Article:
This past weekend, my mom and I drove up to New York to visit Ithaca College. This is the first in a series of college visits planned for the next few months to evaluate the schools I’m applying to transfer to next fall. I was a little nervous for our trip, not because of the college part, but because it was the first time I’d have to stay strictly SCD/GAPS while away from home. Granted, our trip would only be two days. We planned to leave Friday morning, spend the night in Ithaca, attend the open house the following day, and drive home that evening. It didn’t seem like a long time, but I was a little worried. I am still in the intro stages of my diet, and I don’t want to mess up my chances of success by rushing into later stages too quickly or cheating early on.
To put my mind at ease, I did a few things to prepare:
- First, I made a list of everything that I would take with me food-wise. This made sure I wouldn’t forget anything, and that I would have enough for the full two days.
- Next, I researched restaurants in the area to see if there were any possibilities in case we wanted to go out. I used guides for paleo and gluten free options to narrow my search, and found several GAPS-friendly options.
- Lastly, I packed my cooler full of staple foods, took a deep breath, and reminded myself that everything would be okay.
Here is what I brought with me:
- 1 20 0z thermos full of chicken broth
- 1 container shredded chicken
- 1 roasted chicken thigh quarter (recipe here)
- 1 small container 24-hour yogurt
- 1 bottle plain goat’s milk kefir
- 1 package Cabot sharp cheddar cheese slices
I know it doesn’t seem like a lot, but that covered breakfast, lunch, and snacks for our first day (driving there) as well as breakfast and snacks for the second day. We ended up eating out twice, once for dinner on the first night and a second time for lunch before we left Ithaca. We went to the same place both times. I got a grass-fed hamburger (no bun) with cheddar and sweet potato fries the first time and cole slaw the second. Technically, the fries and slaw were both cheat foods, but luckily they didn’t make me feel super sick afterwards. Also, I only had a small amount of each, not the full serving I was given. When traveling, I try to follow the 90/10 rule when it comes to illegals (90 percent legal, 10 percent illegal if I have to), or try to stick to paleo foods rather than GAPS which tends to be easier.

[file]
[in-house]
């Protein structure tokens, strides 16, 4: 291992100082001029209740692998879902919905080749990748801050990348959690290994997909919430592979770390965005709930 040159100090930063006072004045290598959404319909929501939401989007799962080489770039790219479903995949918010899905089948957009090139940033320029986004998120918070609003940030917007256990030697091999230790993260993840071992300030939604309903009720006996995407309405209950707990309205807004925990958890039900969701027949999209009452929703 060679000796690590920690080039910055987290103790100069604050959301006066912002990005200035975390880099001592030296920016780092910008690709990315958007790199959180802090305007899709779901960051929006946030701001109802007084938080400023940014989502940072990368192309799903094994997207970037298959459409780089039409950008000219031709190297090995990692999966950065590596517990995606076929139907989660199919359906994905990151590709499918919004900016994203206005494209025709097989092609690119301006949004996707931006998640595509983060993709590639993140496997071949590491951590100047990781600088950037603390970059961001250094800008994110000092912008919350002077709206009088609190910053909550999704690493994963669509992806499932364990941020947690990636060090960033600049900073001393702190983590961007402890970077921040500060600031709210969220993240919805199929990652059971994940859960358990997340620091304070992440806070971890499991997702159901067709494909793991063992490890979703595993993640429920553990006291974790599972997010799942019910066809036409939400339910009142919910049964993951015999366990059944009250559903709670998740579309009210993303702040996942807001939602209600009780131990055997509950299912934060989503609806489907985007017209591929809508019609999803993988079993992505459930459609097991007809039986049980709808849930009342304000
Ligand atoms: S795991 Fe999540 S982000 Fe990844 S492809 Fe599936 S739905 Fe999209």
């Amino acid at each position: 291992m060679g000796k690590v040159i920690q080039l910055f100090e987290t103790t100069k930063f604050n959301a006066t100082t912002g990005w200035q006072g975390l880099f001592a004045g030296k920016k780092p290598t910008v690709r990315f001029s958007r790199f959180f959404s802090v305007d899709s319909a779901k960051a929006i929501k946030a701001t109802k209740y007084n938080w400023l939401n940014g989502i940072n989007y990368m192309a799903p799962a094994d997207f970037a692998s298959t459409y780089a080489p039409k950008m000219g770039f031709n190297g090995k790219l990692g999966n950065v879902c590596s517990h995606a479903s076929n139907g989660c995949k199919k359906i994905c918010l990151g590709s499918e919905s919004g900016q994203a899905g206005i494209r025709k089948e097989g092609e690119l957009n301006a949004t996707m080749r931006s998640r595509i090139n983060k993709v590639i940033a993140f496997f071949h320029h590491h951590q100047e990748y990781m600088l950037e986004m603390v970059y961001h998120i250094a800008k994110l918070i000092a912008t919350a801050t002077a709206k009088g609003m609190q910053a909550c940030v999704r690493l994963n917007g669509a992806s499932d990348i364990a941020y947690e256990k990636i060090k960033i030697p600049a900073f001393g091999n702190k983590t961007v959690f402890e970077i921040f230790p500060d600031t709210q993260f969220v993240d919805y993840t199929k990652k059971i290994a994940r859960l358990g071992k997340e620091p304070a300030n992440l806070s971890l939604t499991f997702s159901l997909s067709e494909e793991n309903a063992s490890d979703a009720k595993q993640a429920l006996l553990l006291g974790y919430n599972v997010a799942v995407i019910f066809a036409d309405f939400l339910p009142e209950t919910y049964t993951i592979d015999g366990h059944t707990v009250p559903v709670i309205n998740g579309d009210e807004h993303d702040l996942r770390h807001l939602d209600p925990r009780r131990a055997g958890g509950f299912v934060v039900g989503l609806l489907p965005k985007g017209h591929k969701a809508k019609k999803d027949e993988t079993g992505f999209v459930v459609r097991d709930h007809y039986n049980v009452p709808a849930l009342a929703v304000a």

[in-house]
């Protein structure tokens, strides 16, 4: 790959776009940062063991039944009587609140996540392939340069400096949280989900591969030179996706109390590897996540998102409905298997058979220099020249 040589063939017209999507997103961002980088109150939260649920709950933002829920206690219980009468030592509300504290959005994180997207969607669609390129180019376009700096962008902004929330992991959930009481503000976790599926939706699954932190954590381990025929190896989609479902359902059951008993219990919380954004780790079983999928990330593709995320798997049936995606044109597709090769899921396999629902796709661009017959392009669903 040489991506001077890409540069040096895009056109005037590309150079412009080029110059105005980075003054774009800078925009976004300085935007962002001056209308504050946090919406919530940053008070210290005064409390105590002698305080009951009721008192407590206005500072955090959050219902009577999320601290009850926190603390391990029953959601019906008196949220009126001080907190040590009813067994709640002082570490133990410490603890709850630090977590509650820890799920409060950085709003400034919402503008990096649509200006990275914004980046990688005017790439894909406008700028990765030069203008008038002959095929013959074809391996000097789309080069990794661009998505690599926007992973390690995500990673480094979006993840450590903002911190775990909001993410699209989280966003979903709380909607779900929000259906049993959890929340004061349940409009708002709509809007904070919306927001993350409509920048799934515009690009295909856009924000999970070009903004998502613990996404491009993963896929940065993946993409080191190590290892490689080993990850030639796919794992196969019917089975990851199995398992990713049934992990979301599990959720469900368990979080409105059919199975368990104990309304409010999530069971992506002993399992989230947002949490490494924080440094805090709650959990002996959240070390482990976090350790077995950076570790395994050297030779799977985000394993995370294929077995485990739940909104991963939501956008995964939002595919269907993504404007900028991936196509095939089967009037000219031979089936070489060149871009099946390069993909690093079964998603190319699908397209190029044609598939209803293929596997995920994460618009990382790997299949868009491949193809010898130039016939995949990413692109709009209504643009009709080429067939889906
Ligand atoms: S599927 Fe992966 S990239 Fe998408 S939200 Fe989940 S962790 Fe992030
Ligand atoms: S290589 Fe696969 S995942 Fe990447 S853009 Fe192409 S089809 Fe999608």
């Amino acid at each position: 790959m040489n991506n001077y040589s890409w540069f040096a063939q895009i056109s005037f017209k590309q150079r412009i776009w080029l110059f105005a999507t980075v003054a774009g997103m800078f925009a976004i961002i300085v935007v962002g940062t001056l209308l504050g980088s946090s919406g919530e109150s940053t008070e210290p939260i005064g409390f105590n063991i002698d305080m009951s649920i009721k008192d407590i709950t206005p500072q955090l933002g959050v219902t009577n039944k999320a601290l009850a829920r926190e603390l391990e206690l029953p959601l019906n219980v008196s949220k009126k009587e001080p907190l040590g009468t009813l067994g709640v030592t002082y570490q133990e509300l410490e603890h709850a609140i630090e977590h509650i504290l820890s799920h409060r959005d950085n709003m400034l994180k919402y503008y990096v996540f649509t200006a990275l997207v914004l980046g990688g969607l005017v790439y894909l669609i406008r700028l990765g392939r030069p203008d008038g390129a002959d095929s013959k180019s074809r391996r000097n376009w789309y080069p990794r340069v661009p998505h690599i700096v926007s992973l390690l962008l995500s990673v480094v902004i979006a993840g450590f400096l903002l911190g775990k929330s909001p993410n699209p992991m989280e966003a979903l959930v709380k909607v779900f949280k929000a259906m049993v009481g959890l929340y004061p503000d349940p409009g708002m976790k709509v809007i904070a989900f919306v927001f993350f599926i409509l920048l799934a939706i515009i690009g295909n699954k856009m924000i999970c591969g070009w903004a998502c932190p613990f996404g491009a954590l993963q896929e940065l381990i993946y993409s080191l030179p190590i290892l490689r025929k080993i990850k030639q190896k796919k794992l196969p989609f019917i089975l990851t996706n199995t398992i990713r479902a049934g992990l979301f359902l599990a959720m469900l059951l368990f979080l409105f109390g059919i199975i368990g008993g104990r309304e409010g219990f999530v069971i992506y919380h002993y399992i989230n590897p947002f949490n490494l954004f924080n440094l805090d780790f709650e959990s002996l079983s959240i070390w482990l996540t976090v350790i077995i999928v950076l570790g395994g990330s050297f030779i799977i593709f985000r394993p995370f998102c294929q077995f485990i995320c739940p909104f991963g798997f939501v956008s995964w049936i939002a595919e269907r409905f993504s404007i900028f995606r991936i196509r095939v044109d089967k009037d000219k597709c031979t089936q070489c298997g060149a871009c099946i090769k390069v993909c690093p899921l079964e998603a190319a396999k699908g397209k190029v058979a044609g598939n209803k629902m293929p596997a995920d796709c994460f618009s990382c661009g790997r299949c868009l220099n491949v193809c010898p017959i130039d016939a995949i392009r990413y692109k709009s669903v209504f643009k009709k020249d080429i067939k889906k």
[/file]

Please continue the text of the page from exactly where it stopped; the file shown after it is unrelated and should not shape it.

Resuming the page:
Having exhausted the cooler, we stopped at a local co-op before we left Ithaca to restock. I picked up some sliced muenster, cheddar cheese sticks, a piece of grilled salmon for dinner on the road, dried apples with nothing added, and a squeeze-up almond butter pouch. This ended up being more than enough food for the journey home, and I happily unpacked the remainders into the fridge when we got home.
So there you have it. I may have only been gone for a day and a half, but traveling on the GAPS diet is possible! Don’t let fear or your disease stop you from doing what you love or taking advantage of opportunities just because you’re nervous about going hungry. Do your research in advance, and make sure your traveling companions understand that you have special needs when it comes to restaurants. Listen to your body, and don’t test it too much, because it will reciprocate. Stick to familiar foods that you know you can handle (for me, cooked meats and lactose free or fermented dairy products) for the most part, and enjoy the experiences you have away from home.
Now that I see how easy it was for me to stick to my diet while traveling, I’m not nervous for my other college visits. I know what works, and I’m equipped to deal with whatever comes my way. I hope that by sharing this experience, you’ll be encouraged not to let your disease stop you from doing whatever and going wherever you want to. Together, we are strong enough.